If the input is HIGH - the LAMP is ONIf the input is LOW, the LAMP is OFF (or blown!)
@wvmarleSo that way I don't even need that voltage divider circuit for each lamp, with just 1 diode (1N4148) per lamp I can do it? You've just put it waaaay simpler that I was thinking.Meanwhile you posted another answer, so now you are saying that I replace that diode in the schematic with a 100k resistor?
Post #5 (left side diagram) plus Post #7 - both our brains combined == the best solution, but make sure to follow wvmarle's thoughts completely - or you'll smoke the Arduino.The 100K resistor is *really* important!
Yes - can do. The Arduino's processor's pins have clamping diodes to keep the input voltage under control (that's why you have to stay between +5.5V and -0.5V normally). These actually can be used in the exact way as I described - this is even written in the data sheet - to keep the voltage under control, as long as you keep the current under control with a resistor.This works as long as you can be sure that your 24V doesn't have spikes or so, like in automotive applications. I'm assuming a nice clean 24V supply here. Lamps are also nice and clean almost purely resistive loads (incandescents are really just resistors, but also LEDs), so no problems there either. If these assumptions are wrong you have to let us know, as my very simple circuits are not suitable for all situations.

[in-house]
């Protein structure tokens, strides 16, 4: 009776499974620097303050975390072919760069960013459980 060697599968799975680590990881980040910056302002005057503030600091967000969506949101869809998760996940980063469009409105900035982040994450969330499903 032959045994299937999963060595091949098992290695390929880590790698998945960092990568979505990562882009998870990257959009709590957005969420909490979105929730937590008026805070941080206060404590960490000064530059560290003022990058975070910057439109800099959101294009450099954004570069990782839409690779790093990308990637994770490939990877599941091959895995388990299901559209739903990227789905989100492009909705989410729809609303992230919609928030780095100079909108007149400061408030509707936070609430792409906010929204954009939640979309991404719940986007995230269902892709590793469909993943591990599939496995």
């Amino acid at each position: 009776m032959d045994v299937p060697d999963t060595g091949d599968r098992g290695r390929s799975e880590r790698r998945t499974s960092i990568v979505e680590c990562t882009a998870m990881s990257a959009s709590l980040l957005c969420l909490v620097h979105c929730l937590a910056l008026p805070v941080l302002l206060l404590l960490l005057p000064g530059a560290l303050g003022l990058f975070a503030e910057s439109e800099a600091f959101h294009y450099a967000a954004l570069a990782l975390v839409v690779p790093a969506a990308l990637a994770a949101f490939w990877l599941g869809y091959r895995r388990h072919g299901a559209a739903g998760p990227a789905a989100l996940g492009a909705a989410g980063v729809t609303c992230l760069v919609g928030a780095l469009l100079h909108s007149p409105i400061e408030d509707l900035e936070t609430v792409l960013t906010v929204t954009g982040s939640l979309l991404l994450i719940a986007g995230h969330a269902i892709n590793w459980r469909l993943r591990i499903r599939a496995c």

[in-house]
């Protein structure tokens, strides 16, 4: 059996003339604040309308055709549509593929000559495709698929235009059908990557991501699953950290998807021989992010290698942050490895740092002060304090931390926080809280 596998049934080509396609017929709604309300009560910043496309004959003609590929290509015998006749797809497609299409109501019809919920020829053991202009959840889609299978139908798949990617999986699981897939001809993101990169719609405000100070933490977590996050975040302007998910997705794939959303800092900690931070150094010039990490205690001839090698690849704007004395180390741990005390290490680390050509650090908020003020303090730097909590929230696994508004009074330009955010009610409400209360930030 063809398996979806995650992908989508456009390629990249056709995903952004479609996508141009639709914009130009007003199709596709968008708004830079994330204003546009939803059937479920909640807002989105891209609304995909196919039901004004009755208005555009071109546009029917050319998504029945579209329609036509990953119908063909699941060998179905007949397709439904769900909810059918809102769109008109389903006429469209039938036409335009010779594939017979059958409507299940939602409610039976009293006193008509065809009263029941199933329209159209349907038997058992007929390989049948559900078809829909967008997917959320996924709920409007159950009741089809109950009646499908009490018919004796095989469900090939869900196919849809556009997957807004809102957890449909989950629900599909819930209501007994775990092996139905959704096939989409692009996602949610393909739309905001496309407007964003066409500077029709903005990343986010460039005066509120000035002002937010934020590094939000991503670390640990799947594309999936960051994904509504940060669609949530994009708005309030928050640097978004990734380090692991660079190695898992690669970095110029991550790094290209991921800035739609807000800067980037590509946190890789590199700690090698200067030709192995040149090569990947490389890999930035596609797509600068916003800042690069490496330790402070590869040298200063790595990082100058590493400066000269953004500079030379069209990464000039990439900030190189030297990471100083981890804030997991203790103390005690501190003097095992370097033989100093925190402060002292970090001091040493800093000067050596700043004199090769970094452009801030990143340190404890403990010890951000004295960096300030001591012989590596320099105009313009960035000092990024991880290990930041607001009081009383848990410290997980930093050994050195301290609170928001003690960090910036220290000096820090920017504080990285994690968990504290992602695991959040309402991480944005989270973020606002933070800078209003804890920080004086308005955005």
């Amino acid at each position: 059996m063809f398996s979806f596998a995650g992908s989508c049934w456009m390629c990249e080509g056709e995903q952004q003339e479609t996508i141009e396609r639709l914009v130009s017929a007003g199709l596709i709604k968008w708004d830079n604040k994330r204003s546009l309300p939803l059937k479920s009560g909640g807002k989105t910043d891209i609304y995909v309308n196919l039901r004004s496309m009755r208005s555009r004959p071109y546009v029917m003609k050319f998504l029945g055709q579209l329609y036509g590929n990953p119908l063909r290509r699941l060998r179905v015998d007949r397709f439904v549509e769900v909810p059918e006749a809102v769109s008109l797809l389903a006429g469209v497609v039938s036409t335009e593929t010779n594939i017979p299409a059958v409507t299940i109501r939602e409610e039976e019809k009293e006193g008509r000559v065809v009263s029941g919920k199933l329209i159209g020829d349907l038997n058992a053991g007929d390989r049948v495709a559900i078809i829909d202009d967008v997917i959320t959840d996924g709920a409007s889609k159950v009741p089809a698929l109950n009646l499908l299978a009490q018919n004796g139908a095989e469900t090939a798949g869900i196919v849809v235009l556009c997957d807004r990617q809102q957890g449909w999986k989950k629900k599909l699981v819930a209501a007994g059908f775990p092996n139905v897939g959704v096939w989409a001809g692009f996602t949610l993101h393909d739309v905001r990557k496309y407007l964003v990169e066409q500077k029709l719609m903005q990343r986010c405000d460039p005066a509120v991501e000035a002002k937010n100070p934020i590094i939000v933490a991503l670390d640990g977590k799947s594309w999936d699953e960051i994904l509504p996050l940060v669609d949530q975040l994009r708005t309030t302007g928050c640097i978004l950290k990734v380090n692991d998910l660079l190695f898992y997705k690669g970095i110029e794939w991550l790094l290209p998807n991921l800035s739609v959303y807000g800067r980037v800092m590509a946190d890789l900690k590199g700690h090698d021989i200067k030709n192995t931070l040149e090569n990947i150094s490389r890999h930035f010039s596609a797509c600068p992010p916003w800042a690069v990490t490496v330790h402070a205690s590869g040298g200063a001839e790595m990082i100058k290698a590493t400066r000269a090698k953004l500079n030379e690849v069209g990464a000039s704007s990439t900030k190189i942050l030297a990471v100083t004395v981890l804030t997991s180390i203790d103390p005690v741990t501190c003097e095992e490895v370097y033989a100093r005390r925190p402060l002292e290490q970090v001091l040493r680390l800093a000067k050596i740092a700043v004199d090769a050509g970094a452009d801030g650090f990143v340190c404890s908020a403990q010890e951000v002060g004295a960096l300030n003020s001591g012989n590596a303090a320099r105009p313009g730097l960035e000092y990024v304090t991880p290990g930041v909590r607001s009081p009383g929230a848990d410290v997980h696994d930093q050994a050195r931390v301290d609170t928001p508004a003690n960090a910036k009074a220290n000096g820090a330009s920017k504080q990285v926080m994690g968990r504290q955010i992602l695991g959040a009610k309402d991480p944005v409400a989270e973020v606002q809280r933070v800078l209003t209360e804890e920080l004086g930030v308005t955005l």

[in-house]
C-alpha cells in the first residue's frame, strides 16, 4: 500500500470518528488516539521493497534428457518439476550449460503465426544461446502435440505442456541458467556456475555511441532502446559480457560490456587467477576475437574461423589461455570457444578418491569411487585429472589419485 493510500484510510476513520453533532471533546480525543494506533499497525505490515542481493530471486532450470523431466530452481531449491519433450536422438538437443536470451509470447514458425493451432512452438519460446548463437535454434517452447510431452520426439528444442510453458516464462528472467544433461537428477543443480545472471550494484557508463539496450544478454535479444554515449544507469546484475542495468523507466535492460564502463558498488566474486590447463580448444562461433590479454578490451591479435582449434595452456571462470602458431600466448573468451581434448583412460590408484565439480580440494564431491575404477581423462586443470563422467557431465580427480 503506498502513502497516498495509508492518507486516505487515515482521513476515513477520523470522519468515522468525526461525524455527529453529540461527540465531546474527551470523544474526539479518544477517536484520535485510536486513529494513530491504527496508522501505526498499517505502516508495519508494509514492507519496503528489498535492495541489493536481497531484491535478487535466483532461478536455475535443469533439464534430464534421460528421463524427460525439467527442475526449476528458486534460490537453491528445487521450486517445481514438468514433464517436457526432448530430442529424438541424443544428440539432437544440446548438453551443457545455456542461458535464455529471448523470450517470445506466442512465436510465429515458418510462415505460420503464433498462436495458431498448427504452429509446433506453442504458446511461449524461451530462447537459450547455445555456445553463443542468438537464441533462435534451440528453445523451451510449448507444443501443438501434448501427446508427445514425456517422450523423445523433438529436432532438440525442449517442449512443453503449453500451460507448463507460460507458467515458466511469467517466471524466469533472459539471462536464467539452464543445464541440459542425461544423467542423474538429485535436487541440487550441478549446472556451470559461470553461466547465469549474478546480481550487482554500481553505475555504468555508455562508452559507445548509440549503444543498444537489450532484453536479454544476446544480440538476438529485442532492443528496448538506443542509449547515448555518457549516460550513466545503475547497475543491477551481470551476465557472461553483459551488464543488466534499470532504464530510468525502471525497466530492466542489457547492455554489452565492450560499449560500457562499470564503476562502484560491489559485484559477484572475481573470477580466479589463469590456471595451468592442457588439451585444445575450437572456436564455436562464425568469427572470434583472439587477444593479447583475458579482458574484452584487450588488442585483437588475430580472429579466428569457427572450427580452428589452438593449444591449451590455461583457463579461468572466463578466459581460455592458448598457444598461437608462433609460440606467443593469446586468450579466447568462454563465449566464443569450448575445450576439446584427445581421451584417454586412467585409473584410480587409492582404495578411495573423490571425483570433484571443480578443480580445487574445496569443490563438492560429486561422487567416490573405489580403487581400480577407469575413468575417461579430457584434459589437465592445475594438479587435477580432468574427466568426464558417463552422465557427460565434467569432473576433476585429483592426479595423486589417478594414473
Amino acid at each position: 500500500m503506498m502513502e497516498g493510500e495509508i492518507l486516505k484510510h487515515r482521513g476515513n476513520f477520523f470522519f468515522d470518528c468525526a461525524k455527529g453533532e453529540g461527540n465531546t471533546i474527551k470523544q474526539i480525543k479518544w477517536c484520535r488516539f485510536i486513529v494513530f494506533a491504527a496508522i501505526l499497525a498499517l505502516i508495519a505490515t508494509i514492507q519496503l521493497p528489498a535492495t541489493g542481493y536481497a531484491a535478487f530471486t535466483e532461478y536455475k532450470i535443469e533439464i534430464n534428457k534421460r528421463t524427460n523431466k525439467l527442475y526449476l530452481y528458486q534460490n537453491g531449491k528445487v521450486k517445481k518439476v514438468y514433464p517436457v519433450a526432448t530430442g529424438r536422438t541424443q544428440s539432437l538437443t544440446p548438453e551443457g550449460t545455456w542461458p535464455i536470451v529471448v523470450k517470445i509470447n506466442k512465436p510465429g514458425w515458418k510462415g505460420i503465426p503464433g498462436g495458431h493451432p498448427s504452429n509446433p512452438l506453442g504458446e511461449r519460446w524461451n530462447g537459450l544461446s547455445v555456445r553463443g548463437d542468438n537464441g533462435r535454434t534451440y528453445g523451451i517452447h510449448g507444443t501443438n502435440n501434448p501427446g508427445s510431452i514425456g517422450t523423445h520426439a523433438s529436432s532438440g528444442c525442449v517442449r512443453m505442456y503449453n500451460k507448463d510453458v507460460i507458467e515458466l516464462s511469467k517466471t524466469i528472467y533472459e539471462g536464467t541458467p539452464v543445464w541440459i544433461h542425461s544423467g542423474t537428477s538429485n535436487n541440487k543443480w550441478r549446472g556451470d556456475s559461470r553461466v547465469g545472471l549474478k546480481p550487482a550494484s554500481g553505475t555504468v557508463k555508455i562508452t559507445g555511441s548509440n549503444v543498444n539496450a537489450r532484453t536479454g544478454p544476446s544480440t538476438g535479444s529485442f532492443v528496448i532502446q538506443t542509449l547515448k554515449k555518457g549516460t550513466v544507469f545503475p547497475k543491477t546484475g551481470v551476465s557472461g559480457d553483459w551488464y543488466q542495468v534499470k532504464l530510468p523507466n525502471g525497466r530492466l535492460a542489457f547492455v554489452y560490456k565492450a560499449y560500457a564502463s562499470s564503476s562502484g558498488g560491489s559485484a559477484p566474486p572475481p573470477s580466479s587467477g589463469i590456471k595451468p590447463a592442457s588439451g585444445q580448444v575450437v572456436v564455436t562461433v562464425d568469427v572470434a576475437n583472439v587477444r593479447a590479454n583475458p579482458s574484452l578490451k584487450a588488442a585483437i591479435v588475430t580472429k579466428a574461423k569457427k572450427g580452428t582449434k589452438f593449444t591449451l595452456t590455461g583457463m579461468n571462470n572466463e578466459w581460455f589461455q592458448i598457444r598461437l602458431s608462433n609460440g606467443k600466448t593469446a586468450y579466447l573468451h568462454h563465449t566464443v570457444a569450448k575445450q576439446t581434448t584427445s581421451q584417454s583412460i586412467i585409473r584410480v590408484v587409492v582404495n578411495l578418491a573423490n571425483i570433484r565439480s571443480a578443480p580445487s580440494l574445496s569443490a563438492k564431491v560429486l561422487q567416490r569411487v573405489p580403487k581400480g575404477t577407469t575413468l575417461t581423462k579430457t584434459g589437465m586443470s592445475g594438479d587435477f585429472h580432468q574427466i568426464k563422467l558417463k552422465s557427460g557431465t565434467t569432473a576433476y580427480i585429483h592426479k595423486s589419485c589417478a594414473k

Use the LEFT diagram...The bulb itself is what replaces the PULLUP.The reason is as noted above - If the input is HIGH - the LAMP is ONIf the input is LOW, the LAMP is OFF (or blown!)The 100K resistor is *really* important!In theory, you could use an input to sense the 'driving signal', and if that is ON, but the bulb is OFF - the globe is dead - as explained above.